• Joe

    Republicans like this help:

    J.D. Hayworth, are you a real conservative?

    I know you do not care for your cousin Stacy, but this is not exactly principaled conservatism.

  • Joe

    excuse me, principled conservatism.

  • Joe

    Republicans like this help:

    J.D. Hayworth, are you a real conservative?

    I know you do not care for your cousin Stacy, but this is not exactly principaled conservatism.

  • Joe

    excuse me, principled conservatism.

  • Joe

    I am a victim of public education when it comes to spelling.

  • Joe

    I am a victim of public education when it comes to spelling.

  • http://effingconservatives.blogspot.com Jeff Weimer

    gg, you’re not even a creative troll. Here’s an excerpt form the wikipedia article you linked:

    One of his political works, Don’t Think of an Elephant! Know Your Values and Frame the Debate, self-labeled as “the Essential Guide for Progressives”, was published in September 2004 and features a foreword by former Democratic presidential candidate Howard Dean.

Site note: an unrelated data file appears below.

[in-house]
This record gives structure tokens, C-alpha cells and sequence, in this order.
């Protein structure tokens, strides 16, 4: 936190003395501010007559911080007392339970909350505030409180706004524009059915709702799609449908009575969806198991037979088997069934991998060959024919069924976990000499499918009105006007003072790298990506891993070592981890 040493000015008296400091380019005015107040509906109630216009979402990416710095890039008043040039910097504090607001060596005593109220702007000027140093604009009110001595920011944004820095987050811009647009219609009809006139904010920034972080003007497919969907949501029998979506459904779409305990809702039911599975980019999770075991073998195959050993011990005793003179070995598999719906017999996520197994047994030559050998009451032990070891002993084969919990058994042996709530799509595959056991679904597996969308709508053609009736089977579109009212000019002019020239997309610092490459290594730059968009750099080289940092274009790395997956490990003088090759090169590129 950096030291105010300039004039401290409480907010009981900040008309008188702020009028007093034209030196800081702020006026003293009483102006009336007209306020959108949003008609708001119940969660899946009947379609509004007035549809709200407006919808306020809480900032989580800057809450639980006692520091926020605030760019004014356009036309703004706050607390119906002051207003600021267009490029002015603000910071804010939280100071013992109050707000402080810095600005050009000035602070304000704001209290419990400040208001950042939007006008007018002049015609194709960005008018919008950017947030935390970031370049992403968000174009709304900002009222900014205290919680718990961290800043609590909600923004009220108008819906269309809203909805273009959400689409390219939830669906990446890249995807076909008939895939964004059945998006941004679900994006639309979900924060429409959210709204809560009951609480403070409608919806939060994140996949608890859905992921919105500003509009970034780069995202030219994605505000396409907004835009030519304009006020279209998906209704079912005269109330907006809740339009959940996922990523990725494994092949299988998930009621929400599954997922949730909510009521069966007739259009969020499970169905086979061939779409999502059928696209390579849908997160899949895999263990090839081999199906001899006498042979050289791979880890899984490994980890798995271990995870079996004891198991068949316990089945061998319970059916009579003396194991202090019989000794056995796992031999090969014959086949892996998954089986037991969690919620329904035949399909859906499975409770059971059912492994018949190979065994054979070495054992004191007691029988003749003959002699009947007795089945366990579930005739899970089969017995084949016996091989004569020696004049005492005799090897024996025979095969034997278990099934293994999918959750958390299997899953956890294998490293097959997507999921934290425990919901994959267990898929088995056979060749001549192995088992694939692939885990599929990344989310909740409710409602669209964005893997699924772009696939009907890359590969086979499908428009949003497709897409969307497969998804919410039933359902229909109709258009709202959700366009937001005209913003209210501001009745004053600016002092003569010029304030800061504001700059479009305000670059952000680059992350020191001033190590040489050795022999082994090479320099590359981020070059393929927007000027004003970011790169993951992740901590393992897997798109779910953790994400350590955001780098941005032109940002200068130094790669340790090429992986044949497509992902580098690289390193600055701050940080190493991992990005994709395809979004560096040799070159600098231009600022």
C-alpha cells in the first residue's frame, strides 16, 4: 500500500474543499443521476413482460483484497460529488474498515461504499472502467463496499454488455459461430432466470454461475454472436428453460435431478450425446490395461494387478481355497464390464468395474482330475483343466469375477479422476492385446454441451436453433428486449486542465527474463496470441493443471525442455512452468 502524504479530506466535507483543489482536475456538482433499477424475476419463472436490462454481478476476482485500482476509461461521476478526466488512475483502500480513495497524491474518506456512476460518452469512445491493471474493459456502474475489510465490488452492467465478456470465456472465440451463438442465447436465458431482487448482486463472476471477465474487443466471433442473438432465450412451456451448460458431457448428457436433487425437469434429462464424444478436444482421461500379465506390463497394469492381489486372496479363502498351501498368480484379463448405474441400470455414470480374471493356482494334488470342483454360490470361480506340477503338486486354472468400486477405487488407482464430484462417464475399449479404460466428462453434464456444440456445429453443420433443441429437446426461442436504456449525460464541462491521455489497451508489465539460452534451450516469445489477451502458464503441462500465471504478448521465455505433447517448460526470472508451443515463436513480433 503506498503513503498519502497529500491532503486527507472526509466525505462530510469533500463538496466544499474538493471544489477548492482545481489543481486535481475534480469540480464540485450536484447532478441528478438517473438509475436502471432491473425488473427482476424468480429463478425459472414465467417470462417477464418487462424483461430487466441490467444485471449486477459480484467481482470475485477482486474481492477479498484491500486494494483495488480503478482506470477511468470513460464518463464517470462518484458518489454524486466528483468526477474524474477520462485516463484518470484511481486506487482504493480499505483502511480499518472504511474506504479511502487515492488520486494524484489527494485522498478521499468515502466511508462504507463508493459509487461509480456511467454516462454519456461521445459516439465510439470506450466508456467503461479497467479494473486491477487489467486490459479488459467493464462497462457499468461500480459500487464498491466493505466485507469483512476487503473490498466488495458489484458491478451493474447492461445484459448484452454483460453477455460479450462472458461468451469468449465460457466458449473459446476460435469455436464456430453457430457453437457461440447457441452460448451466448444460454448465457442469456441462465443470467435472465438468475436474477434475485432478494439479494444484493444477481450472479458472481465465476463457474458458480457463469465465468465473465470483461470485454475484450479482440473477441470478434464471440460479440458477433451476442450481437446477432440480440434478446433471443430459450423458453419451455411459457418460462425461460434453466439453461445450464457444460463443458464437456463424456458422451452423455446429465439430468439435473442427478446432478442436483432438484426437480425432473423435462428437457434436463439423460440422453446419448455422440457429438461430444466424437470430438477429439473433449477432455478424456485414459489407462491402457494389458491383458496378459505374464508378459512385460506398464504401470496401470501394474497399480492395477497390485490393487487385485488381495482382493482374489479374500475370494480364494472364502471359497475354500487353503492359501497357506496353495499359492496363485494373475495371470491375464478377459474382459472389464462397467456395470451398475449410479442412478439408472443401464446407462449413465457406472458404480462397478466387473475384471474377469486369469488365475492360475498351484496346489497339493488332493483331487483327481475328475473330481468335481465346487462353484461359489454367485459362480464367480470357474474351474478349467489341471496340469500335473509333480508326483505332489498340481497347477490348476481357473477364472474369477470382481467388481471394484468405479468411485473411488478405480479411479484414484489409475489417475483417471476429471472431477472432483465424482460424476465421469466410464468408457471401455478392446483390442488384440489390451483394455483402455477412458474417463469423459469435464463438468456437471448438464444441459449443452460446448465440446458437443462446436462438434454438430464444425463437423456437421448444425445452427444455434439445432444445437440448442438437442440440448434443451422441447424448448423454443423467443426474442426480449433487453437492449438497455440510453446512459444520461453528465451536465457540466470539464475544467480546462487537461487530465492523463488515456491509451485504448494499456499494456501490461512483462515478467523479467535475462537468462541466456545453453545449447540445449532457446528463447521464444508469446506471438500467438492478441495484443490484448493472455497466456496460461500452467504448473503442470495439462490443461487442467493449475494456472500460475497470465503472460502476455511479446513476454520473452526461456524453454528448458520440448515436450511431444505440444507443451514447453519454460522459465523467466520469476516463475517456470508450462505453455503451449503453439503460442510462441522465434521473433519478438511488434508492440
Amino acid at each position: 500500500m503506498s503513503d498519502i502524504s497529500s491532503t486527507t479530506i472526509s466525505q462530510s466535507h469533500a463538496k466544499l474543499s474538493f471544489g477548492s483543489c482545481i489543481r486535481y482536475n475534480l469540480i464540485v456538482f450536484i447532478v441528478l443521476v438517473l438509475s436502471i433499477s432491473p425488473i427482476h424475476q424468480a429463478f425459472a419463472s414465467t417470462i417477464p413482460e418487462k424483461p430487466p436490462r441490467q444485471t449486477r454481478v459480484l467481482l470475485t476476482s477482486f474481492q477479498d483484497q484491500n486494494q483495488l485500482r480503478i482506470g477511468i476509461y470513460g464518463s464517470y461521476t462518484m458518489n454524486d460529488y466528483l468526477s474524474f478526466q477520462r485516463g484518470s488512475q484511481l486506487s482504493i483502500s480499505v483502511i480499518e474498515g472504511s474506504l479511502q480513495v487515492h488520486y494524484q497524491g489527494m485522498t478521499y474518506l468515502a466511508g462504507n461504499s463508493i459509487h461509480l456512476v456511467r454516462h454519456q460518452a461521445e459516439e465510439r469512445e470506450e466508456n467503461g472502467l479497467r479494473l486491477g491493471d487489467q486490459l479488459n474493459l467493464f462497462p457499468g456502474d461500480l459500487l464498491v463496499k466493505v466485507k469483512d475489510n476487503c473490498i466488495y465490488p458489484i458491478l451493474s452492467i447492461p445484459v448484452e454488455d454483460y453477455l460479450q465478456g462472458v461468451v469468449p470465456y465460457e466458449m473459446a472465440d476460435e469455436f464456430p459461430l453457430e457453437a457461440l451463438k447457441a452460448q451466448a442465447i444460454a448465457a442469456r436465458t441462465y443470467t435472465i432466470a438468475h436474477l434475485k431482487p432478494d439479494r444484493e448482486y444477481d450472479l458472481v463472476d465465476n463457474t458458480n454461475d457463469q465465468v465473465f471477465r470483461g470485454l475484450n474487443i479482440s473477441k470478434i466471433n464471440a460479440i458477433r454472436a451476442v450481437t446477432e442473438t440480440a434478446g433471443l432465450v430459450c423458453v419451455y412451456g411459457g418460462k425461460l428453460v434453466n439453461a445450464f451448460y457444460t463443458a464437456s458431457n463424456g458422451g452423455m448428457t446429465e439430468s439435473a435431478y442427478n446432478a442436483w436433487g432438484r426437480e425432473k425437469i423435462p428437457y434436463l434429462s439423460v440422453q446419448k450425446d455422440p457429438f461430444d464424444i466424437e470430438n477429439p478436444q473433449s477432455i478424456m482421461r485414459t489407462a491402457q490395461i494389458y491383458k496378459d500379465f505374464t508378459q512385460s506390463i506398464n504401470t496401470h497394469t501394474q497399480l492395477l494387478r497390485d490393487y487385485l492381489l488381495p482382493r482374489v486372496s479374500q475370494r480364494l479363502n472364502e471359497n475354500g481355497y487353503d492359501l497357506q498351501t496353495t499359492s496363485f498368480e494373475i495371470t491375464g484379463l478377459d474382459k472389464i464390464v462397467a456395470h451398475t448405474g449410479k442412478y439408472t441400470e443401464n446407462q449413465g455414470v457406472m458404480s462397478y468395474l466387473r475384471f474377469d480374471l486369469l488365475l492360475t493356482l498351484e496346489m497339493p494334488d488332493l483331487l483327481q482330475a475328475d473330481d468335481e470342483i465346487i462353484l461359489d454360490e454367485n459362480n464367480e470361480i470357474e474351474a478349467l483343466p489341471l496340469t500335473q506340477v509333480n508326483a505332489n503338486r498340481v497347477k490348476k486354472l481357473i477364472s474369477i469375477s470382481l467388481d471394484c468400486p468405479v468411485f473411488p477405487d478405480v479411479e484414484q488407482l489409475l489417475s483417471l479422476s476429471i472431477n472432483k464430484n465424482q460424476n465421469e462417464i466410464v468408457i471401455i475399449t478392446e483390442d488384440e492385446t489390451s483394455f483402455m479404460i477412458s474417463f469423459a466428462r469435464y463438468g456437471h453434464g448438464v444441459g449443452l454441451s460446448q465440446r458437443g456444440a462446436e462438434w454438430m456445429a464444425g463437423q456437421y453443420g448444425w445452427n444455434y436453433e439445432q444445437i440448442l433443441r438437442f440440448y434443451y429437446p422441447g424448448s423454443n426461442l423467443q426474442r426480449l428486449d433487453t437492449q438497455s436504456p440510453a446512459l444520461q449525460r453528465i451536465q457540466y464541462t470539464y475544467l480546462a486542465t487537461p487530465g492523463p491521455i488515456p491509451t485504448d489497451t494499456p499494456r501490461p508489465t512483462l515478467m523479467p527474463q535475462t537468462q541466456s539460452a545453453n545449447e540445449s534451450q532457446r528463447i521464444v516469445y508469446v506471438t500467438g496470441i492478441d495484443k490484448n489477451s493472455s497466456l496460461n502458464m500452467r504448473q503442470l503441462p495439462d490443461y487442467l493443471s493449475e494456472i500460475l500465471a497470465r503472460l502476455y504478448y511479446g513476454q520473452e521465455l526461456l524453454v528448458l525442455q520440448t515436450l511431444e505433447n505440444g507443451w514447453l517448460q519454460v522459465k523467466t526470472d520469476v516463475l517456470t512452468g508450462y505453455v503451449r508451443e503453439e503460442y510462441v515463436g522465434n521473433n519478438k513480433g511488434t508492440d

So, it’s pretty obvious that this Professor has an agenda himself. Could it be possible that had an effect on his output? That the results were not shaped by the research, but the research picked out to support his thesis? He was, after all, a protege of Noam Chomsky.

  • http://effingconservatives.blogspot.com Jeff Weimer

    gg, you’re not even a creative troll. Here’s an excerpt form the wikipedia article you linked:

    One of his political works, Don’t Think of an Elephant! Know Your Values and Frame the Debate, self-labeled as “the Essential Guide for Progressives”, was published in September 2004 and features a foreword by former Democratic presidential candidate Howard Dean.

    So, it’s pretty obvious that this Professor has an agenda himself. Could it be possible that had an effect on his output? That the results were not shaped by the research, but the research picked out to support his thesis? He was, after all, a protege of Noam Chomsky.

  • jefferson101

    “Why are people Democrats?”

    Way too many legal and illegal mind altering drugs are available, and the legal ones are way too widely dispensed.

    Any questions?

  • jefferson101

    “Why are people Democrats?”

    Way too many legal and illegal mind altering drugs are available, and the legal ones are way too widely dispensed.

    Any questions?

  • http://www.justgrits.wordpress.com Obi’s Sister

    Thanks for the link – Scott is gonna kill me.

  • http://www.justgrits.wordpress.com Obi’s Sister

    Thanks for the link – Scott is gonna kill me.